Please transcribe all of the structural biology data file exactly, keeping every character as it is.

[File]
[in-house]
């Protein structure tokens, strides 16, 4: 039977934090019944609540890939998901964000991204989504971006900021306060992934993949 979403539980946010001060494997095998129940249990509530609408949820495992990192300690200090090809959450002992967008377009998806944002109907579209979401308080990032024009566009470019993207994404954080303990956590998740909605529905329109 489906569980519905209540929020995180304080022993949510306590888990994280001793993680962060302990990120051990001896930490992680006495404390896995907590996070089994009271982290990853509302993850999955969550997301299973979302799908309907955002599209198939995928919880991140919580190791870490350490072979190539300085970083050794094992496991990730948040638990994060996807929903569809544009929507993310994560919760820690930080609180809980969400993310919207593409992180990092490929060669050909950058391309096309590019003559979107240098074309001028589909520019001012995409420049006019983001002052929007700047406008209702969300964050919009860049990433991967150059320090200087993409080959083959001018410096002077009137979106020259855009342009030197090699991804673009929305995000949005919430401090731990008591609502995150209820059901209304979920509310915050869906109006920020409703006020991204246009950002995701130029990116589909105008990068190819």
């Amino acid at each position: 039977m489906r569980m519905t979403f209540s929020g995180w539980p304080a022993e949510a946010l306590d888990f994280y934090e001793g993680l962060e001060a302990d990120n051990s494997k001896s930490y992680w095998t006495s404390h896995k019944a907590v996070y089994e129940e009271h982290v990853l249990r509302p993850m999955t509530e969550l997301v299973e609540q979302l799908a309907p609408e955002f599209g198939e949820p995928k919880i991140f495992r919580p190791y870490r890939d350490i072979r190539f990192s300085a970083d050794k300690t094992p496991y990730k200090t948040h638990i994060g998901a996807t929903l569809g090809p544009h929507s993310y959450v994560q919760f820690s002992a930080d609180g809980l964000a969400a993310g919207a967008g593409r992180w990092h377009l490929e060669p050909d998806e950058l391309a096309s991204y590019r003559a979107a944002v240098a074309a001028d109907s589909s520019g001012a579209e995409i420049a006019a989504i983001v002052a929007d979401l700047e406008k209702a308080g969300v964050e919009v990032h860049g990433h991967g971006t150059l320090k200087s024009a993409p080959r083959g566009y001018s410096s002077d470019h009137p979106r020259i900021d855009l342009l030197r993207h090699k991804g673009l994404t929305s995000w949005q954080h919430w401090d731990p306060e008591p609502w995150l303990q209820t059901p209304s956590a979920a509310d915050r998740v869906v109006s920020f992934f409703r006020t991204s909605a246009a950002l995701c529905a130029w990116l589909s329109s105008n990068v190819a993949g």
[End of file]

[in-house]
């Protein structure tokens, strides 16, 4: 039977934090019944609540890939998901964000991204989504971006900021306060992934993949 979403539980946010001060494997095998129940249990509530609408949820495992990192300690200090090809959450002992967008377009998806944002109907579209979401308080990032024009566009470019993207994404954080303990956590998740909605529905329109 489906569980519905209540929020995180304080022993949510306590888990994280001793993680962060302990990120051990001896930490992680006495404390896995907590996070089994009271982290990853509302993850999955969550997301299973979302799908309907955002599209198939995928919880991140919580190791870490350490072979190539300085970083050794094992496991990730948040638990994060996807929903569809544009929507993310994560919760820690930080609180809980969400993310919207593409992180990092490929060669050909950058391309096309590019003559979107240098074309001028589909520019001012995409420049006019983001002052929007700047406008209702969300964050919009860049990433991967150059320090200087993409080959083959001018410096002077009137979106020259855009342009030197090699991804673009929305995000949005919430401090731990008591609502995150209820059901209304979920509310915050869906109006920020409703006020991204246009950002995701130029990116589909105008990068190819």
């Amino acid at each position: 039977m489906r569980m519905t979403f209540s929020g995180w539980p304080a022993e949510a946010l306590d888990f994280y934090e001793g993680l962060e001060a302990d990120n051990s494997k001896s930490y992680w095998t006495s404390h896995k019944a907590v996070y089994e129940e009271h982290v990853l249990r509302p993850m999955t509530e969550l997301v299973e609540q979302l799908a309907p609408e955002f599209g198939e949820p995928k919880i991140f495992r919580p190791y870490r890939d350490i072979r190539f990192s300085a970083d050794k300690t094992p496991y990730k200090t948040h638990i994060g998901a996807t929903l569809g090809p544009h929507s993310y959450v994560q919760f820690s002992a930080d609180g809980l964000a969400a993310g919207a967008g593409r992180w990092h377009l490929e060669p050909d998806e950058l391309a096309s991204y590019r003559a979107a944002v240098a074309a001028d109907s589909s520019g001012a579209e995409i420049a006019a989504i983001v002052a929007d979401l700047e406008k209702a308080g969300v964050e919009v990032h860049g990433h991967g971006t150059l320090k200087s024009a993409p080959r083959g566009y001018s410096s002077d470019h009137p979106r020259i900021d855009l342009l030197r993207h090699k991804g673009l994404t929305s995000w949005q954080h919430w401090d731990p306060e008591p609502w995150l303990q209820t059901p209304s956590a979920a509310d915050r998740v869906v109006s920020f992934f409703r006020t991204s909605a246009a950002l995701c529905a130029w990116l589909s329109s105008n990068v190819a993949g």